Learning About Africa: Second in a Series




Many of the children’s literature bloggers have a tradition of posting poems on Friday. And so in the spirit of the day, here is a lovely book of African poetry. Selected and illustrated by Veronique Tadjo, the poems in Talking Drums give a sense of the vast variety that is Africa.

From the Cote d’Ivoire (Ivory Coast) herself, Tadjo writes in her introduction, “Let me tell you a secret; this selection of poems is in fact a story, the story of Africa as told by some of its very best poets.”

The poems are from all over the continent and their subjects are equally wide-ranging from animals to people to death and more. Some of the creators may be familiar names (for example, the Nigerian Ken Saro Wiwa who was executed some years ago), others less so, and then there are some poems with no named authors — traditional poems from a range of cultures. Here’s one:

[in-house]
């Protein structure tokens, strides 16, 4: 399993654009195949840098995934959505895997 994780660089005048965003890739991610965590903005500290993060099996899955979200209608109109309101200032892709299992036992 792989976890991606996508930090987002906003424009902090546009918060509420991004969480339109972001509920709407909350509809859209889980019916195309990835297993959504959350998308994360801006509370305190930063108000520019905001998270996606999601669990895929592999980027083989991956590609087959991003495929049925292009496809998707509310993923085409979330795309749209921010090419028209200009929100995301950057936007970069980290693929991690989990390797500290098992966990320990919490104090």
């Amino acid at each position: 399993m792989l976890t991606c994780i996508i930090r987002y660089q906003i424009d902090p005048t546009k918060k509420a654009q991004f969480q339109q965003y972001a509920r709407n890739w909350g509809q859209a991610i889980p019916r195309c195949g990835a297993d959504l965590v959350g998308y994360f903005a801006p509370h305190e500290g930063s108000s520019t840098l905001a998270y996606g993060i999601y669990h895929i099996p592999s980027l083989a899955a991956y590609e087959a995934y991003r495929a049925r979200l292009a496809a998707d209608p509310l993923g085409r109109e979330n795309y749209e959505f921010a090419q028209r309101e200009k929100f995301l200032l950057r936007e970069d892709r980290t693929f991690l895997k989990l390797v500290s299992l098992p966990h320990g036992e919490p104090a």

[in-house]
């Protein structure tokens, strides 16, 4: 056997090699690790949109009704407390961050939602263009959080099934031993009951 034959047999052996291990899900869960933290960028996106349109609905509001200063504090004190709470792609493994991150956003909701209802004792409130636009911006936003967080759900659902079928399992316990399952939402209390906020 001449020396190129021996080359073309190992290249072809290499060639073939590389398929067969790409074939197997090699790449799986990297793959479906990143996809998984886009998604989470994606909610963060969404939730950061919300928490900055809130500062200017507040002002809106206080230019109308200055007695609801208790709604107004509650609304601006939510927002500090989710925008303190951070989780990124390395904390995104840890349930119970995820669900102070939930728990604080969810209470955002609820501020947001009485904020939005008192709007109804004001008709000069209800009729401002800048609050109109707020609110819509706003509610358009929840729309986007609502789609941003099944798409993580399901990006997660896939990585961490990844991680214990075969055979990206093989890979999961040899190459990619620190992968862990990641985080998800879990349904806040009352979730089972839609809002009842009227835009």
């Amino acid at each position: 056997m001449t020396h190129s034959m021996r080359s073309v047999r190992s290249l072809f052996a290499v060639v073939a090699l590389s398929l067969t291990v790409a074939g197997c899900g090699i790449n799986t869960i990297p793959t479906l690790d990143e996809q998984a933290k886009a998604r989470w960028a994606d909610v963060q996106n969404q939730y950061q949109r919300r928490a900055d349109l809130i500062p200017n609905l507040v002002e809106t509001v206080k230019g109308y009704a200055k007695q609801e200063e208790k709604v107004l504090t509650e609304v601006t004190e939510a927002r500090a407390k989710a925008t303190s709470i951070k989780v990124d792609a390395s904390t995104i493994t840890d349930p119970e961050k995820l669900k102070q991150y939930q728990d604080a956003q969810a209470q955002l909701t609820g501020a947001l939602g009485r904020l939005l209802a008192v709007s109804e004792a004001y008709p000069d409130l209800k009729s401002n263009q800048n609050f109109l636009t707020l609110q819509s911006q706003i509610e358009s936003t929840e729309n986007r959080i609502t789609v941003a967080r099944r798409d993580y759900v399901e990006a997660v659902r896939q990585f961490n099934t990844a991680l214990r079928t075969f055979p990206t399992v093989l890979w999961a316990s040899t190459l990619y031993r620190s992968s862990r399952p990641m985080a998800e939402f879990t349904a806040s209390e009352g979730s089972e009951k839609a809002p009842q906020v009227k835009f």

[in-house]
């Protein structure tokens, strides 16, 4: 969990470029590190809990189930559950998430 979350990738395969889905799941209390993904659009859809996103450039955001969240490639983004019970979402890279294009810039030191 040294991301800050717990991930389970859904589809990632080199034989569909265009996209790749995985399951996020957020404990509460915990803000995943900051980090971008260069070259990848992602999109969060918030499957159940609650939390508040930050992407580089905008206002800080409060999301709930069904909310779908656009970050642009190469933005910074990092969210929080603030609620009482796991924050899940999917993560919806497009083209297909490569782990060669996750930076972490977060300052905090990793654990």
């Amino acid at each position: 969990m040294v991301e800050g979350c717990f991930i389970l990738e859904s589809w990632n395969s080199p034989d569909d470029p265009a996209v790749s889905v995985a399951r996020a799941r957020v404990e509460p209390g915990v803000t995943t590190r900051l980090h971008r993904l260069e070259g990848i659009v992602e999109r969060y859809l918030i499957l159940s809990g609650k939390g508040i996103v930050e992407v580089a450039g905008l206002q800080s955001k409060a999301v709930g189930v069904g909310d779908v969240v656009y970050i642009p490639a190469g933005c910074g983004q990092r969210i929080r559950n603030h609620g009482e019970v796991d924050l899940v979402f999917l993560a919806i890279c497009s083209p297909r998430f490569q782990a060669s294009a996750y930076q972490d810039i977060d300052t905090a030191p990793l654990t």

The European

In the blue palace of the deep ocean
dwells a strange being.
His skin is white like salt
his hair long like plaited seaweed.
His dress is made of fishes,
fishes more charming than birds.
His house is built of brass rods
his garden is a forest of tobacco leaves.
His country is strewn with white pearls
like sand on the beach.

Traditional, Gamma






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Filed under Africa, Children's Literature, Reading, Teaching

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